OPEC Trims Oil-Demand Outlook, Making Case for Its Supply Cut
OPEC reduced forecasts for its required production in the fourth quarter by 440,000 barrels a day.
(Bloomberg) -- OPEC slashed projections for the amount of crude it will need to pump this quarter, making the case for the contentious supply cut announced last week.
The Organization of Petroleum Exporting Countries reduced forecasts for its required production in the fourth quarter by 440,000 barrels a day, and slashed estimates for global demand growth in the period by more than twice as much, according to its monthly report.
The downgrade to consumption gives further insight into the motivations for the substantial 2 million barrel-a-day supply cut agreed by Saudi Arabia and its allies on Oct. 5, a move that provoked fierce criticism from President Joe Biden and other US officials.
“Risks are skewed to the downside, with slowing growth in the global economy,” OPEC’s Vienna-based research department said in the report. Combined with “a possible resurgence of Covid restrictions in China and elsewhere,” the oil market may miss out on the typical seasonal uptick in consumption, it said.
Saudi Energy Minister Prince Abdulaziz bin Salman cited a “variety of convoluted uncertainties” last week for the OPEC production cutback, as several institutions have downgraded their forecasts for economic growth.
The International Monetary Fund warned on Tuesday that the worst of the current turmoil “is yet to come.” Oil prices slumped 23% in the third quarter, their worst rout in more than two years, putting OPEC nations’ revenue at risk.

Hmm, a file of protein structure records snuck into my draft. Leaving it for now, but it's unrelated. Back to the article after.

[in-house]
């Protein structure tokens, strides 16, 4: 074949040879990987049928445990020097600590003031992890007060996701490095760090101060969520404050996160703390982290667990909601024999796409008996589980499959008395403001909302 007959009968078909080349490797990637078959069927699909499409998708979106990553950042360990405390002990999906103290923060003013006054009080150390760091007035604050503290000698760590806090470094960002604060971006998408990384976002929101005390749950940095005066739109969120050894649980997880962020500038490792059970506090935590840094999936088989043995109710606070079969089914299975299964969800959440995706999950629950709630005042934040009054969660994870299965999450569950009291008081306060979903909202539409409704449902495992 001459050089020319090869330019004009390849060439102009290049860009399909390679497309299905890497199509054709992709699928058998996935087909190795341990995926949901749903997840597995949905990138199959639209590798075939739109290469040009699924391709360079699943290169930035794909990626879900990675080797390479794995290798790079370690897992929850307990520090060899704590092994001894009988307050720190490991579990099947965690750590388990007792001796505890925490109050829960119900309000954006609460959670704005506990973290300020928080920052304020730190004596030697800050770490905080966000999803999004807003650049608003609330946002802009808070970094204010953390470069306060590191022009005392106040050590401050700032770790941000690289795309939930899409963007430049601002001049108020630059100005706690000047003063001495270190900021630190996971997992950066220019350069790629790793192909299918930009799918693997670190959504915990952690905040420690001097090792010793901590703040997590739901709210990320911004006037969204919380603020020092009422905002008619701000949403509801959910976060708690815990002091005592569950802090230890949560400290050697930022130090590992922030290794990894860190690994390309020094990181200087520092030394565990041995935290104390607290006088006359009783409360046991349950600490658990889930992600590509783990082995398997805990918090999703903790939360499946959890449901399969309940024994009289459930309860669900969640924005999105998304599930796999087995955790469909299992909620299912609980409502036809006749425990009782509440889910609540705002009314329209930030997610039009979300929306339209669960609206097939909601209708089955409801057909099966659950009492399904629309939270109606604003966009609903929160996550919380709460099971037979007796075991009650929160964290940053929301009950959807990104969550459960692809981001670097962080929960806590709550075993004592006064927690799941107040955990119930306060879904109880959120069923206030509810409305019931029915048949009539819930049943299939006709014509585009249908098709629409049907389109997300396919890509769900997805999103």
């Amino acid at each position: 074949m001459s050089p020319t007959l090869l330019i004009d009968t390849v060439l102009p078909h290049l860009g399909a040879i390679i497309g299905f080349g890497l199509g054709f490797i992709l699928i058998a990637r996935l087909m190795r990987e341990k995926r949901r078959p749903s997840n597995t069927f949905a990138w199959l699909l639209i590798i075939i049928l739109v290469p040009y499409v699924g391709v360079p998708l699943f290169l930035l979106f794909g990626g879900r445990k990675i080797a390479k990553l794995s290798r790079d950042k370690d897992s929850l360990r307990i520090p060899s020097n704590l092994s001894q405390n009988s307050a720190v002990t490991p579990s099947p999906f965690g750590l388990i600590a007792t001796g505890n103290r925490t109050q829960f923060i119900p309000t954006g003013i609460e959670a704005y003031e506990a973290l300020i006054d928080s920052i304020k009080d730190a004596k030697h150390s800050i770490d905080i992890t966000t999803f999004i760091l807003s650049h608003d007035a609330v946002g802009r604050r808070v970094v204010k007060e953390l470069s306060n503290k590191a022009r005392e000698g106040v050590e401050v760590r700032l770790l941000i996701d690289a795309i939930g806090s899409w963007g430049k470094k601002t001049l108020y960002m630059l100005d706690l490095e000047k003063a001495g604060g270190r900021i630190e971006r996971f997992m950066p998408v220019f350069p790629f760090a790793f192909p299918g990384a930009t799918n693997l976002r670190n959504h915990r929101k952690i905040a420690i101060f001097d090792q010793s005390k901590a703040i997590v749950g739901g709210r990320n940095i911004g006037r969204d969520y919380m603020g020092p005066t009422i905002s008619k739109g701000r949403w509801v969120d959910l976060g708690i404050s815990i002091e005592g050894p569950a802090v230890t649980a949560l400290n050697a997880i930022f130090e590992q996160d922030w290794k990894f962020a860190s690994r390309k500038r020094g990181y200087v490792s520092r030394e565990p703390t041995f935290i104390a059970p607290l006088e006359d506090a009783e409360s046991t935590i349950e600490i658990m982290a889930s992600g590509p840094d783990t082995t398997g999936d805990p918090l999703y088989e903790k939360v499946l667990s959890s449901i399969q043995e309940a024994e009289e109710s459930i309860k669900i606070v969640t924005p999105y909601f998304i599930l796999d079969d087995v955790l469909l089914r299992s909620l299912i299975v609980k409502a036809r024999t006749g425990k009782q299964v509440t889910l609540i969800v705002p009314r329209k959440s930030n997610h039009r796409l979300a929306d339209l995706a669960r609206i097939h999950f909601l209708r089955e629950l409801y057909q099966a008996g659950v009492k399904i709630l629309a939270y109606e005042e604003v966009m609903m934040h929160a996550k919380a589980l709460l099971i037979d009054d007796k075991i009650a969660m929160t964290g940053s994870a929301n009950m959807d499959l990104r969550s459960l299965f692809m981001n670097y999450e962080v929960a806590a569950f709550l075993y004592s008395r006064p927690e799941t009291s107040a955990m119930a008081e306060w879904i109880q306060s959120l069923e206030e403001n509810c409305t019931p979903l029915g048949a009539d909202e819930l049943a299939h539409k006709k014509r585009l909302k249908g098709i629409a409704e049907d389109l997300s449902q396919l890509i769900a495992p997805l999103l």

Still, the demand revision from OPEC is eclipsed by the size of the cut announced by the coalition. Even if implemented only partially, it will bring OPEC output considerably below the average of 29.43 million barrels a day of crude the group believes it needs to supply in the fourth quarter.
President Biden slammed the Saudis’ decision, saying it bolsters oil revenues for Russia -- a key member of the OPEC+ alliance -- while Moscow wages war on Ukraine. He said the US needs to re-evaluate its relationship with the kingdom, though didn’t specify particular measures.
Output from OPEC’s 13 members rose by 146,000 barrels a day to 29.77 million a day in September as they implemented a symbolic hike announced after Biden’s visit to the kingdom this summer, according to the report. Still, most members fell significantly short of their production targets as they wrestle with under-investment and operational disruptions.
If the secretariat’s report is any guide, OPEC might be inclined to keep supplies restrained for much of next year. The group trimmed consumption estimates for 2023, and doesn’t expect demand for its crude to surpass current levels until the fourth quarter of next year.
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